Below is a response to Furious Flower’s 25th Anniversary Celebration from former and current HBW staff members and affiliates:
Portia Owusu, Ph.D., Visiting Assistant Professor / ACES Fellow of English in the Department of English at Texas A&M University: The second day of the celebration demonstrated the community aspect of the Furious Flower Center since activities involved both invited guests and the general public. The day begins with a tour of the Smithsonian National Museum of African American History and Culture (NMAAHC). The Museum is incredibly impressive in all aspects, but overwhelming because of the sheer wealth of material and information it presents to visitors on African-American cultural history. However, beginning the second day of the program at the NMAAHC was appropriate because it provided contexts for the conversations between the poets and audience who gathered later in the afternoon at the Oprah Winfrey Theatre.
The first panel, with Kwame Dawes, Evie Shockley, Meta DuEwa Jones, John Bracey, and Nagueyalti Warren, focused on critical perspectives and directions in contemporary African-American poetry. Shockley read an essay that discusses the different ways that African-American poetry over the years have experimented with style. This was followed by John Bracey, a historian, who talked about the place of history in African-American poetry and then read from his work. The day culminated with over twenty poets, including Nikki Giovanni and Sonia Sanchez, who read their works in front of an audience of poets and readers at the Heritage Hall of the NMAAHC. After this was a reception that brought the poets and the audience together. In an informal setting, poets interacted with readers, signed books and answered questions. Observing these interactions, the comfort and ease that gelled conversations between some of the world’s best- known poets and their readers, affirmed the importance of the work that the Furious Flower Center does. It illustrated that Black poetry is living and active; that it exists to speak to the experience of communities. It also stressed the importance of supporting organizations like Furious Flower’s who take the business of Black poetry seriously and work tirelessly to promote it.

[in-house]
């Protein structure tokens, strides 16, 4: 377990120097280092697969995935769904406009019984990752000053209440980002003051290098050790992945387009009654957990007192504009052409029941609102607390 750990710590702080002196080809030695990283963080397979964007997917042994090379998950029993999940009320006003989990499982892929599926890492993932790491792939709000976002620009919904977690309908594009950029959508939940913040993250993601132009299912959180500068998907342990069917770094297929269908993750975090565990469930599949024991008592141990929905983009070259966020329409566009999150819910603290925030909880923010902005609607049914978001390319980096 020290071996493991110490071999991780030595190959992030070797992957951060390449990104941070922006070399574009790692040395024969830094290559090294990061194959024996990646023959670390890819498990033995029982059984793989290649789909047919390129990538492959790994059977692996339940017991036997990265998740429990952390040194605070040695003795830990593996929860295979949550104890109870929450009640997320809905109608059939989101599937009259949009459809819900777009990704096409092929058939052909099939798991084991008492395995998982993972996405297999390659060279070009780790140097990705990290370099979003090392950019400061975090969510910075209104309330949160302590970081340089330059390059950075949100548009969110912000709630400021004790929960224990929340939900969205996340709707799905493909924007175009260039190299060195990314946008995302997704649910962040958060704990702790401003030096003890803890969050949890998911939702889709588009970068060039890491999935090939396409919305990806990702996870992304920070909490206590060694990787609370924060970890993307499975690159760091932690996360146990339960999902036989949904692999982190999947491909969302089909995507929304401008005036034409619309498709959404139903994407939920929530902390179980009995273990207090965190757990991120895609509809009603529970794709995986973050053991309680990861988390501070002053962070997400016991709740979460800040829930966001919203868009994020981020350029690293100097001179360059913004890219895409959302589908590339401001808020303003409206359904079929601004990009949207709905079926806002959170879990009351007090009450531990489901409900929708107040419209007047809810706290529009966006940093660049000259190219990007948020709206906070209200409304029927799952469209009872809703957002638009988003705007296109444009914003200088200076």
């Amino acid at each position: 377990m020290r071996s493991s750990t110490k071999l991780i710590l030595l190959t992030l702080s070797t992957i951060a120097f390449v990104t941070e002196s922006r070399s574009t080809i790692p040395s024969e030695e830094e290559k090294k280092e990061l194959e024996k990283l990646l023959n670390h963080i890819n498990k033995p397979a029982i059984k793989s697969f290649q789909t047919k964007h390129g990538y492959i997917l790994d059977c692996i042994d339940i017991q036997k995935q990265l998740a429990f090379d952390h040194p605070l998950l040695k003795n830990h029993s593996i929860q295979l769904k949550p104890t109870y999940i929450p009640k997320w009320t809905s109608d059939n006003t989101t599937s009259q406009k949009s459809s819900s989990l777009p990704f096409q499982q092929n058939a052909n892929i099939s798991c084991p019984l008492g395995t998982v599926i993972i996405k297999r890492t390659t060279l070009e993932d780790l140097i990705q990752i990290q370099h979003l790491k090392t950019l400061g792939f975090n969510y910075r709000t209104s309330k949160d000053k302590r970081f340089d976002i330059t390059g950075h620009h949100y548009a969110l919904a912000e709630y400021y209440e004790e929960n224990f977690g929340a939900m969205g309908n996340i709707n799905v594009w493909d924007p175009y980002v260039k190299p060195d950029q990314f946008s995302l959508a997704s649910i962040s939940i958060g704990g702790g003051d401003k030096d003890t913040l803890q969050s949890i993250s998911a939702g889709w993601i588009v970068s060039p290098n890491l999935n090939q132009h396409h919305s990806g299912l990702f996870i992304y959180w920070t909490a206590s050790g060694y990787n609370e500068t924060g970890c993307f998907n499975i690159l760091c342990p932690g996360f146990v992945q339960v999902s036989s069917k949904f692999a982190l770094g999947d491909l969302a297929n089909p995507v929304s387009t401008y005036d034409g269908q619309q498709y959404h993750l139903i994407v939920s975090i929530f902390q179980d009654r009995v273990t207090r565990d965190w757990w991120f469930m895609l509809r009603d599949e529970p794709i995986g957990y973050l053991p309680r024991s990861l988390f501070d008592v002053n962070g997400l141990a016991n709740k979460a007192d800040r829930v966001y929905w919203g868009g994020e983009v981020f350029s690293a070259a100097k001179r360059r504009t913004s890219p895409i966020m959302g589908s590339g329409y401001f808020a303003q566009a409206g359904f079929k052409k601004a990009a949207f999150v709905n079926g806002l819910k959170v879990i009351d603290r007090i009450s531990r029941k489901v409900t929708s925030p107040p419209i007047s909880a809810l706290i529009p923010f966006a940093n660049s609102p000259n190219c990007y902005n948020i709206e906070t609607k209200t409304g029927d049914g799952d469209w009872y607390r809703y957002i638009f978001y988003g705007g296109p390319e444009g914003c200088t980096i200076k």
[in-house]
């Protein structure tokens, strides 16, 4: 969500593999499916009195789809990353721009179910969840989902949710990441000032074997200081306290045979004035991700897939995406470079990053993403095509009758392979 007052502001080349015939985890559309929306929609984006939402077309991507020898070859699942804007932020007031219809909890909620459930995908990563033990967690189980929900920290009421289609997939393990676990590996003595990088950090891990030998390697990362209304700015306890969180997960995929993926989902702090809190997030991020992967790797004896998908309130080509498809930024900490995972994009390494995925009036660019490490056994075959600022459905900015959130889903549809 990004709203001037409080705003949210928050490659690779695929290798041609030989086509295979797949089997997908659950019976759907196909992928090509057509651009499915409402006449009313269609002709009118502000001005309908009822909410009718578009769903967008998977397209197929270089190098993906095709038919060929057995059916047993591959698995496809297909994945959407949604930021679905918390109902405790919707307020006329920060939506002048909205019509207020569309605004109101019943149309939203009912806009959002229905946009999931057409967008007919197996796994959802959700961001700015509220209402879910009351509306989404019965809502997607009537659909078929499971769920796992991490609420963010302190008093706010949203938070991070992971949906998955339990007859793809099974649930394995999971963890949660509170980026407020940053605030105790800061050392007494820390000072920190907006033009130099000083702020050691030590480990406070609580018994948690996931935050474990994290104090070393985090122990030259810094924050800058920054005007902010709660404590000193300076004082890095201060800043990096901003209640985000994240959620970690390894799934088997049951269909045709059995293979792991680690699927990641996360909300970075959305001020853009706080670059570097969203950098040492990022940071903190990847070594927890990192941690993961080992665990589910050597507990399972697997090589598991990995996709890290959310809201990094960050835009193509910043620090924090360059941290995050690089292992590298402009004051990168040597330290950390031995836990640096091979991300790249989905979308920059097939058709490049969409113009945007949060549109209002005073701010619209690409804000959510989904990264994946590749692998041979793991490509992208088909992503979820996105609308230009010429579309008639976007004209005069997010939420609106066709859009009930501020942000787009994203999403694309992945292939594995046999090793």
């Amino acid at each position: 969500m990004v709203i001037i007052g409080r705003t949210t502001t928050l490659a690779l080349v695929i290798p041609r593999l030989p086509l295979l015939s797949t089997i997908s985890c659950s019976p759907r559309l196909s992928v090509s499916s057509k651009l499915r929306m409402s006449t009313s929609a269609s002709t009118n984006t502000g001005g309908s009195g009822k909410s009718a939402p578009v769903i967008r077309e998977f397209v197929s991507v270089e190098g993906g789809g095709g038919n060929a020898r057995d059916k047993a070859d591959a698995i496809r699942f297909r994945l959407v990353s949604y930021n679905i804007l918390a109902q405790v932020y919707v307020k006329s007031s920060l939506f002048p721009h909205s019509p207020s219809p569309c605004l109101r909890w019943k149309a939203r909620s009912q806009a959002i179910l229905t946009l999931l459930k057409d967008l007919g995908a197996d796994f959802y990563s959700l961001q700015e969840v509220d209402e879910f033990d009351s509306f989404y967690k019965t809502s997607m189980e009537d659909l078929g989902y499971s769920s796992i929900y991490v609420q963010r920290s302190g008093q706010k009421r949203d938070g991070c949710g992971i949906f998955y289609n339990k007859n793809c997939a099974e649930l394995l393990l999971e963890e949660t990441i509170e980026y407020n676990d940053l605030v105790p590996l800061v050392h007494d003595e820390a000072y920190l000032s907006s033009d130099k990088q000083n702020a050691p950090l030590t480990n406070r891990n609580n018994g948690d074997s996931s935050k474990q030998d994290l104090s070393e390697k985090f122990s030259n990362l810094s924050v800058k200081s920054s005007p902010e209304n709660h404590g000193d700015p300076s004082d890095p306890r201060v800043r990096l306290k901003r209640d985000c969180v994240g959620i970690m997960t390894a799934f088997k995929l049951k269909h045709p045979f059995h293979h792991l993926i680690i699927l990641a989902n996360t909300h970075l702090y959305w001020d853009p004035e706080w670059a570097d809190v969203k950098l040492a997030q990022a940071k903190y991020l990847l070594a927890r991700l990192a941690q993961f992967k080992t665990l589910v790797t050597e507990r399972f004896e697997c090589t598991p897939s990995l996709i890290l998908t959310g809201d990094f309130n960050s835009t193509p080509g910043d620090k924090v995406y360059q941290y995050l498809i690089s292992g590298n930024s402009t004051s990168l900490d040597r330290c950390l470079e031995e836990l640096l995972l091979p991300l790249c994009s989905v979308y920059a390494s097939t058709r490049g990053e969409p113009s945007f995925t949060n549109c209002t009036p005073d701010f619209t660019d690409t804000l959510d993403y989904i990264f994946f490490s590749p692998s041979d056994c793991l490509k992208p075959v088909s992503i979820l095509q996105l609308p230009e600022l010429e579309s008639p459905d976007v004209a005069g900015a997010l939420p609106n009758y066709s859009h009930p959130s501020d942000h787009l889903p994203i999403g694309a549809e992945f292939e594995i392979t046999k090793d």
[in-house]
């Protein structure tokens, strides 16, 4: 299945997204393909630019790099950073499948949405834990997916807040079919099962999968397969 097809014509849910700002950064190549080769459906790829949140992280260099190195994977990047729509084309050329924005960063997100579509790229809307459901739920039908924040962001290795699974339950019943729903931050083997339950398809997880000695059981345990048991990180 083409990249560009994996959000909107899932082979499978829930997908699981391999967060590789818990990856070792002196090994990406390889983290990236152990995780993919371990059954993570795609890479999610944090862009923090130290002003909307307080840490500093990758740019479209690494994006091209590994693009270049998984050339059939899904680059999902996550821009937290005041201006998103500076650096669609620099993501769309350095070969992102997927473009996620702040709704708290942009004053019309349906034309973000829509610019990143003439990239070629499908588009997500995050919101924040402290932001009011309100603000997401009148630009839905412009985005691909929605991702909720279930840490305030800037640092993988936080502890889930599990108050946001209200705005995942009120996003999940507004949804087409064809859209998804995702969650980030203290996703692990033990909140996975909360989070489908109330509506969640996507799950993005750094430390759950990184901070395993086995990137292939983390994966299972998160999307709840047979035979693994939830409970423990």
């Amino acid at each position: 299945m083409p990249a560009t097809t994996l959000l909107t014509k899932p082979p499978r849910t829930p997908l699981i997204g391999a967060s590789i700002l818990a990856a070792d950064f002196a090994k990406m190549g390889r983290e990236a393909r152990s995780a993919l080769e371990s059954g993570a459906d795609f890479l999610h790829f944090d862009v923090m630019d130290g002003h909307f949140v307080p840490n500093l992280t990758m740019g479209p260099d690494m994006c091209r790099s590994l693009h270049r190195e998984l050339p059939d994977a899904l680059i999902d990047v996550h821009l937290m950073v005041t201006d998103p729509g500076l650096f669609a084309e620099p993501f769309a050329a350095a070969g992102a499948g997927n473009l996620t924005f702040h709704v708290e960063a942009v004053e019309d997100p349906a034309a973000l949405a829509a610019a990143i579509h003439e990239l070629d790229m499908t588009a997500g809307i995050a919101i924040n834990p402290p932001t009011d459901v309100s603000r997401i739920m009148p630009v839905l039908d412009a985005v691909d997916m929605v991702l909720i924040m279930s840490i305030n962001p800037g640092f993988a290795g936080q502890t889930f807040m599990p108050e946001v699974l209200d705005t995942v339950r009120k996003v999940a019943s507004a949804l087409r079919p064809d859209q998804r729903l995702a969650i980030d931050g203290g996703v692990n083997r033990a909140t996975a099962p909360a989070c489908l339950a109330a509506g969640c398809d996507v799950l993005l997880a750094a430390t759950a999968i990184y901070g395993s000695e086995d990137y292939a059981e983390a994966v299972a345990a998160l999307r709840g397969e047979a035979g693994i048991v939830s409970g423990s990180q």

Mona Ahmed, B.A., B.S., current Office Manager for the Project on the History of Black Writing and alumna of the University of Kansas: The second component of the anniversary celebration consisted of a fun-filled day at the NMAAHC. The itinerary included a tour of the museum, workshops, two panels, and poetry readings. It was a surreal experience to tour the museum and explore the exhibits. The NMAAHC did an amazing job curating many exhibits from the Middle Passage to the Black Lives Matters Movement.
I was in awe to see Harriet Tubman’s shawl and Nat Turner’s bible. Growing up, my secondary education curriculum briefly touched on Black history. Even with the bare knowledge I was taught, I never got the opportunity to interact so closely with artifacts from those particular eras. Furious Flower could not have chosen a better place to host their anniversary celebration. For someone who was not alive during the Black Arts of the movement,